Math Without Numbers
 Narrated by: Soneela Nankani
 Length: 3 hrs and 53 mins
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Publisher's summary
An audio tour of the structures and patterns we call "math"
This is an audiobook about math, but it contains no numbers.
Math Without Numbers is a vivid, conversational, and wholly original guide to the three main branches of abstract math  topology, analysis, and algebra  which turn out to be surprisingly easy to grasp. This audiobook upends the conventional approach to math, inviting you to think creatively about shape and dimension, the infinite and infinitesimal, symmetries, proofs, and how these concepts all fit together. What awaits listeners is a freewheeling tour of the inimitable joys and unsolved mysteries of this curiously powerful subject.
Like the classic math allegory Flatland, first published over a century ago, or Douglas Hofstadter's Godel, Escher, Bach 40 years ago, there has never been a math book quite like Math Without Numbers. So many popularizations of math have dwelt on numbers like pi or zero or infinity. This audiobook goes well beyond to questions such as: How many shapes are there? Is anything bigger than infinity? And is math even true? Milo Beckman shows why math is mostly just pattern recognition and how it keeps on surprising us with unexpected, useful connections to the real world.
The ambitions of this audiobook take a special kind of author. An inventive, original thinker pursuing his calling with jubilant passion. A prodigy. Milo Beckman completed the graduatelevel course sequence in mathematics at age 16, when he was a sophomore at Harvard; while writing this book, he was studying the philosophical foundations of physics at Columbia under Brian Greene, among others.
This audiobook includes a PDF of illustrations and additional concepts from the book.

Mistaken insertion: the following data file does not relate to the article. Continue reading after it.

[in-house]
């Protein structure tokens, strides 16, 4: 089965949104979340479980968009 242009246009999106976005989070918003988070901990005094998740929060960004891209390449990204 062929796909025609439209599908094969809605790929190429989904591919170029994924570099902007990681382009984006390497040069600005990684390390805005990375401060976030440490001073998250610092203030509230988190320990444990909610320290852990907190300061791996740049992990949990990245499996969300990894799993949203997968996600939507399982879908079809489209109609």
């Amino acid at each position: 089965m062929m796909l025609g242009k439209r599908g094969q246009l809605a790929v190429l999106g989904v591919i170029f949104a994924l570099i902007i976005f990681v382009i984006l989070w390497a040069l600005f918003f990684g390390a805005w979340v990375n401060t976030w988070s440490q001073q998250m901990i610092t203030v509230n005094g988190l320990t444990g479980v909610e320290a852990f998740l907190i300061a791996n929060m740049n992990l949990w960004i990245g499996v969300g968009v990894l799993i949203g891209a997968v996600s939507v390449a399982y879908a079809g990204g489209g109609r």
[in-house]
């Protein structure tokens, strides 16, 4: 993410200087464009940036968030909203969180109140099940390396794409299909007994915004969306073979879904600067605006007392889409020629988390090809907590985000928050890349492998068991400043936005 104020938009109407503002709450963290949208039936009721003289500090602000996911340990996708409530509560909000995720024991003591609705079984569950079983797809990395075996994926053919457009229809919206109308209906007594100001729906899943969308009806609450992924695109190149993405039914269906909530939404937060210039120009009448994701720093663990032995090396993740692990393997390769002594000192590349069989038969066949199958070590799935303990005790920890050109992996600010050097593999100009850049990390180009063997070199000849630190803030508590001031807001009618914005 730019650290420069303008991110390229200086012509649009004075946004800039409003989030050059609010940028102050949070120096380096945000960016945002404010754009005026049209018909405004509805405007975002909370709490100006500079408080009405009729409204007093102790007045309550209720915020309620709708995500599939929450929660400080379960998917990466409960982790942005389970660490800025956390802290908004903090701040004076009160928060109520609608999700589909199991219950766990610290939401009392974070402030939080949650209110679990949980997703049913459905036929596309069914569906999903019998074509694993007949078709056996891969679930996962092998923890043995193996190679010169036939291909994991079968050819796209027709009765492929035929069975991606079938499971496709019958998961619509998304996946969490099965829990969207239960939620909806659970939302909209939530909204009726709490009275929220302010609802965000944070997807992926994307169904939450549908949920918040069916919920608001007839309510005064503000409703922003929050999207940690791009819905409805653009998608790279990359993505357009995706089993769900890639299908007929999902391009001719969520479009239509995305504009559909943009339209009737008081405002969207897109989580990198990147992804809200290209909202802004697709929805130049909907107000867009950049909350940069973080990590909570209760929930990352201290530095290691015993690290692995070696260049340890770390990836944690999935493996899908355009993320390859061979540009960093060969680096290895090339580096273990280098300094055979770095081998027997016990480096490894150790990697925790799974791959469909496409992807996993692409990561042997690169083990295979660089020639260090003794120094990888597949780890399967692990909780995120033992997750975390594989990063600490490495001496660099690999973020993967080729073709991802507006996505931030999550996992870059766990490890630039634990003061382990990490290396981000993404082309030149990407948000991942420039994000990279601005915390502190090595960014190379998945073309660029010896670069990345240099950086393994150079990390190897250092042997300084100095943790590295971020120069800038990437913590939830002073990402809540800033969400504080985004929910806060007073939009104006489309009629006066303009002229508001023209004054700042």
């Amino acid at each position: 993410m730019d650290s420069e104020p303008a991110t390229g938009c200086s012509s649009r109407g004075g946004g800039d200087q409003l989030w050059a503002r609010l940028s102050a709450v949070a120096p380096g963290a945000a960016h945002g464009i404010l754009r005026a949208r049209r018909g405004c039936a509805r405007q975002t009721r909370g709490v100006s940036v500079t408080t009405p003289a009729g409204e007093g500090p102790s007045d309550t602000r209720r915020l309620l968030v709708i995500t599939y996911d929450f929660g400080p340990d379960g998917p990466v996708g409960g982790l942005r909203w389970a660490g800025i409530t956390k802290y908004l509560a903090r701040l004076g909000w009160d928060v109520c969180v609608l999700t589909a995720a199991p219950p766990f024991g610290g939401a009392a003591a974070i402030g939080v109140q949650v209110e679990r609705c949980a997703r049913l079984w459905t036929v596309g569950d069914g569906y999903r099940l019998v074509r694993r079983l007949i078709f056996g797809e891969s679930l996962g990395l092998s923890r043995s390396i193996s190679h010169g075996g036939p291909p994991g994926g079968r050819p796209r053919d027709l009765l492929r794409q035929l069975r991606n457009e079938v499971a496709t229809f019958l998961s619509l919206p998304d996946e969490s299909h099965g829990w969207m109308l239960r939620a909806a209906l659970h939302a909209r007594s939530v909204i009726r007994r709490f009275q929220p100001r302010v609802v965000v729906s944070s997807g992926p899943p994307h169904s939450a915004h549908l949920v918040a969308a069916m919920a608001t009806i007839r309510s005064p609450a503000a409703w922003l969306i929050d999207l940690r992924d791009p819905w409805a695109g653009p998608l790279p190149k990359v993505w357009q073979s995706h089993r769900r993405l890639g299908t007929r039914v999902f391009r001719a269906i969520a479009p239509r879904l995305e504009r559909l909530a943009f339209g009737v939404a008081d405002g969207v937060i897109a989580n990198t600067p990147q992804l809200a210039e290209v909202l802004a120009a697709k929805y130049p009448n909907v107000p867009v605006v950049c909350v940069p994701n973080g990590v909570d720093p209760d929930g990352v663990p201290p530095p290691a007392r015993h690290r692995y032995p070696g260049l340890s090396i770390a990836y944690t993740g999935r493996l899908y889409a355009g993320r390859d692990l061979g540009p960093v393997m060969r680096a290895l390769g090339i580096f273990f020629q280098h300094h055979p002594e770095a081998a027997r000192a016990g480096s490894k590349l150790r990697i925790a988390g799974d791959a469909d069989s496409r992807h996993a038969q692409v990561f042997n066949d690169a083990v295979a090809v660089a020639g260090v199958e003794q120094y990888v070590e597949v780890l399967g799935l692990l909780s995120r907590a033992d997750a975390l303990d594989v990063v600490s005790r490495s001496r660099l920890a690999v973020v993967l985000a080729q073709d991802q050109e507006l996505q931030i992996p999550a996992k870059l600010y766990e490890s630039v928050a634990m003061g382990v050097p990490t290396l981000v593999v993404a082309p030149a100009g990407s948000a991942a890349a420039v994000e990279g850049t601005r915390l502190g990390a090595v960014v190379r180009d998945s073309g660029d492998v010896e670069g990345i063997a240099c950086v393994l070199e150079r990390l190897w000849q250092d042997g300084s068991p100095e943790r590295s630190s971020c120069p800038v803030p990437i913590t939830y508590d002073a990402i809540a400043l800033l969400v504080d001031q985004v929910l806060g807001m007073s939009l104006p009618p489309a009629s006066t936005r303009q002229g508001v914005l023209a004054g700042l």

PLEASE NOTE: When you purchase this title, the accompanying PDF will be available in your Audible Library along with the audio.
Critic reviews
“With charm, unwavering enthusiasm, and a lot of cartoons, Math Without Numbers waltzes the reader through a garden of higher mathematics.” (Jordan Ellenberg, professor of mathematics, University of WisconsinMadison, author of How Not To Be Wrong)
“A playful paean to the pleasures of studying higher math ... Readers with an abundance of curiosity and the time to puzzle over Beckman’s many examples, riddles, and questions, will make many fascinating discoveries.” (Publishers Weekly)
“A pleasant, amusing look at mathematics as a description of everything.” (Kirkus Reviews)
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What listeners say about Math Without Numbers
Average customer ratingsReviews  Please select the tabs below to change the source of reviews.

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 david malaguti
 092323
please leave your politics at home
A little bit all over the place, but an interesting view into one mathematician's head.
Worth a Listen.
The "Fundamentals" chapter veered into whether mathematics is a racist, imperialist, sexist, CISgender endeavor..for 20 minutes...
Presented as a dialogue between two women. Reading what a (selfloathing) white dude wrote.
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Overall

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Story
 Kindle Customer
 061323
I learned something
Pros: I learned that math is ever evolving.
Cons: It got wired when the narrator started talking to herself. I really didn’t get the point. It felt like she was talking to a child or a teenager in order to get her point across. Despite listening to the entire book, I literally tuned out and should have moved onto something else. It was not that good of a book to me.
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Overall

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 Amazon Customer
 021023
Decent
I wanted a little more depth but I understand the market has a bias towards novice or expert. Worth the time
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Performance

Story